Pope Benedict: cooperatives help humanize the economy
By David Kerr

.- Pope Benedict XVI has praised the Catholic cooperative movement for helping humanize the world of economics and business.

At the heart of the cooperative experience, said the Pope, is a “commitment to harmoniously order the individual and community dimensions.”

“It is the concrete expression of the solidarity and subsidiarity that the social doctrine of the Church has always promoted between the person and the state.”

The Pope’s remarks came in his address to a delegation from the Confederation of Italian Cooperatives and the Italian Federation of Cooperative Credit Banks, who met with him at the Vatican’s Apostolic Palace Dec. 10.

Traditionally, cooperatives are small-scale economic groups that are owned collectively by members, often including employees. They became popular in Catholic countries following Pope Leo XIII’s 1891 encyclical “Rerum Novarum” which rejected both unbridled capitalism and state socialism.

“What prompted members to join cooperative-type organizations, often with the decisive contribution of the priests, was not only an economic requirement but also the desire to live an experience of unity and solidarity,” said the Pope.

Cooperatives often strike a respectful balance between this “solidarity” and the “rightful autonomy of the individual,” he observed. In this way the good of the person, the community and the economy can be promoted.

“Right intention, transparency, and the search for positive results are mutually compatible and must never be detached from one another,” said the Pope, quoting from his 2009 encyclical “Caritas in Veritate,” Charity in Truth.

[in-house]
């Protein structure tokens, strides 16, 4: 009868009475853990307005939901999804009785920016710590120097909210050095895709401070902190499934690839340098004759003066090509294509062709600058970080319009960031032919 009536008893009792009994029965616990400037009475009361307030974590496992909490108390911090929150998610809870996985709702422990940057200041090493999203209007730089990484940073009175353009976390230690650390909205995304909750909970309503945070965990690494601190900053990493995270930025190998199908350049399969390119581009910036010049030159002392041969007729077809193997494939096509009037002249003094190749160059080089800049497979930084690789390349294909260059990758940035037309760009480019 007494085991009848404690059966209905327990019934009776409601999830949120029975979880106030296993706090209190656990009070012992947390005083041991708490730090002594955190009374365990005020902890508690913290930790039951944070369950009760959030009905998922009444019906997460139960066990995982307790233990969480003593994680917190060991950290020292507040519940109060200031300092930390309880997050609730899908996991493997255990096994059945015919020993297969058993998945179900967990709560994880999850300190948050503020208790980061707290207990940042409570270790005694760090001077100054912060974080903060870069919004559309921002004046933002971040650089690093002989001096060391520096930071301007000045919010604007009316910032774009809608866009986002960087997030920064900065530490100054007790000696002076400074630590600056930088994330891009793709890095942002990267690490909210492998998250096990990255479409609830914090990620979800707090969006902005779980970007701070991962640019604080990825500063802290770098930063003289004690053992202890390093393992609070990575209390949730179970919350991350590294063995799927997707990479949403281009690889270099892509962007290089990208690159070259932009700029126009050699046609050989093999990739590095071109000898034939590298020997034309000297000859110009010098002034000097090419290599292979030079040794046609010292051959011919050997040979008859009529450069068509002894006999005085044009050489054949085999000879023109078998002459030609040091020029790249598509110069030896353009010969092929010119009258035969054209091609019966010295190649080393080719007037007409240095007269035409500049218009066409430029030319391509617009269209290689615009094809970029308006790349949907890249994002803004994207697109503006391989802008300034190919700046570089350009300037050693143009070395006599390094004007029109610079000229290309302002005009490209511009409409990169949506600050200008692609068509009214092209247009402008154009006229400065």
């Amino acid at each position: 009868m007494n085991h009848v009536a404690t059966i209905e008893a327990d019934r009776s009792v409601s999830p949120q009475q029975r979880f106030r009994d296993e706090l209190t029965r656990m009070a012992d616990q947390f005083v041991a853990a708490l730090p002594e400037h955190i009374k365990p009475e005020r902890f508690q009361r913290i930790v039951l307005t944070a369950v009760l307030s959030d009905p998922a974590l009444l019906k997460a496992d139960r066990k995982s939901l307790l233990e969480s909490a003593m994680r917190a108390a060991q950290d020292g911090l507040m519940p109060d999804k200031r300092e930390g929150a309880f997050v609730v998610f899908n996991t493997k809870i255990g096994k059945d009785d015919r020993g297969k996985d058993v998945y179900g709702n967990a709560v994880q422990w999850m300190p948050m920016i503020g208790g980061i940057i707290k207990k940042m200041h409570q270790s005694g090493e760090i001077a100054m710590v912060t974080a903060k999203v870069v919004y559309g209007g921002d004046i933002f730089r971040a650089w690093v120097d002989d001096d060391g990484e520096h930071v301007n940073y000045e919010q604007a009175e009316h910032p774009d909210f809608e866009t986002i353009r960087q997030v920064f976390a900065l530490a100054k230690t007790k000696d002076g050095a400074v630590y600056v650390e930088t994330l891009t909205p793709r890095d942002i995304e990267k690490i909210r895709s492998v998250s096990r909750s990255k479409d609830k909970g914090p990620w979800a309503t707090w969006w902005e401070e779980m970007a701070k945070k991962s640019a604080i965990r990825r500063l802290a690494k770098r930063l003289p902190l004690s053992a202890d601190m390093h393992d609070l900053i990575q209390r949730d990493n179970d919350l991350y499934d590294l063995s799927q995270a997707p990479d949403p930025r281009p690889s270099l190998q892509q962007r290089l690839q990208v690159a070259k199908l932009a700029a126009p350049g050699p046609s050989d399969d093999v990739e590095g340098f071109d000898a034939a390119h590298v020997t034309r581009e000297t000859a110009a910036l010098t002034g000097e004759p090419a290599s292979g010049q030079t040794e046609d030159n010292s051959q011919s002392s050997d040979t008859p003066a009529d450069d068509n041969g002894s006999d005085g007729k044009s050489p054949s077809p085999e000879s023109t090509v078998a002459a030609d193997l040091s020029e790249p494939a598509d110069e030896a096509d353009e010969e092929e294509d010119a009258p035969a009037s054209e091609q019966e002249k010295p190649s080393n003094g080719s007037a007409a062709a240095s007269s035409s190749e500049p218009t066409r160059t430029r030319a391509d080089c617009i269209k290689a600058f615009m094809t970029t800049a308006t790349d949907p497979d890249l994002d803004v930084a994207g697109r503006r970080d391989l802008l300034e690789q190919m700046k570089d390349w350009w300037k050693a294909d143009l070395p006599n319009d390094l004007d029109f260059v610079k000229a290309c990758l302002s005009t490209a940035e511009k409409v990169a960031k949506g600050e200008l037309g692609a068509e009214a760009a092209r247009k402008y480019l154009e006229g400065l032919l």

“If love is wise, it can find ways of working in accordance with provident and just expediency, as is illustrated in a significant way by much of the experience of credit unions.”

Thus, cooperatives are “worthy institutions” that “carry within themselves the evangelical counsels.” They also have a role in evangelization in these times of “great change” and “economic insecurity.”

These institutions can help promote “a culture of life and family” and a vision in which the economy and the market will “never be separated from solidarity.”

Underpinning all that the cooperative members do, however, has to be “not mere philanthropy, but an expression of the love of God.”

Even in the economy and workplace, participants need to bring love and solidarity drawn from “an intense relationship with God” through “listening constantly to his word” and through nourishment from the Eucharist.

The Pope concluded his meeting by entrusting the efforts of the cooperative movement to the Virgin Mary. He assured attendees of his prayers and imparted his blessing on them and their loved ones.

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